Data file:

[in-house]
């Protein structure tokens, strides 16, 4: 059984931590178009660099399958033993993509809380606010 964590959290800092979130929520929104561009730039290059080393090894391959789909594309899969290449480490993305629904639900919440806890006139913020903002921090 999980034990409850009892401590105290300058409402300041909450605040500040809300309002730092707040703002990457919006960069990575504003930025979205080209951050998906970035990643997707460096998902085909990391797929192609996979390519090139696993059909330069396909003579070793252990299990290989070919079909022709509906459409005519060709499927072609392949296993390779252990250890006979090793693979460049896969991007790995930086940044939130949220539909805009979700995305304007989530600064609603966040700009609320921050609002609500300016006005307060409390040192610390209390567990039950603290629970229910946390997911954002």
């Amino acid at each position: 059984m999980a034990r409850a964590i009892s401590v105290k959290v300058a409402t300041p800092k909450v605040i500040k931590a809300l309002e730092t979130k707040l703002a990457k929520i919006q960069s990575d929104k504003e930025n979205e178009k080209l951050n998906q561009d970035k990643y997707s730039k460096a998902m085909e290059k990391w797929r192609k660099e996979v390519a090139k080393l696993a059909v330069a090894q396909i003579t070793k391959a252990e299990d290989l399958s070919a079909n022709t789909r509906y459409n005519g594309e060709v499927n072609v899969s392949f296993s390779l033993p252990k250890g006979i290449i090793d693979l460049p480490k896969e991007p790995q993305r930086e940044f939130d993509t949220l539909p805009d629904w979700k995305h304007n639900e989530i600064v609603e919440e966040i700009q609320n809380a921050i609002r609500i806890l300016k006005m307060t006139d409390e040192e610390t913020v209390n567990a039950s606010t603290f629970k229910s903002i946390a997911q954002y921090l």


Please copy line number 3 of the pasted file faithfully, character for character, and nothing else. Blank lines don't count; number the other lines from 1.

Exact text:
């Amino acid at each position: 059984m999980a034990r409850a964590i009892s401590v105290k959290v300058a409402t300041p800092k909450v605040i500040k931590a809300l309002e730092t979130k707040l703002a990457k929520i919006q960069s990575d929104k504003e930025n979205e178009k080209l951050n998906q561009d970035k990643y997707s730039k460096a998902m085909e290059k990391w797929r192609k660099e996979v390519a090139k080393l696993a059909v330069a090894q396909i003579t070793k391959a252990e299990d290989l399958s070919a079909n022709t789909r509906y459409n005519g594309e060709v499927n072609v899969s392949f296993s390779l033993p252990k250890g006979i290449i090793d693979l460049p480490k896969e991007p790995q993305r930086e940044f939130d993509t949220l539909p805009d629904w979700k995305h304007n639900e989530i600064v609603e919440e966040i700009q609320n809380a921050i609002r609500i806890l300016k006005m307060t006139d409390e040192e610390t913020v209390n567990a039950s606010t603290f629970k229910s903002i946390a997911q954002y921090l």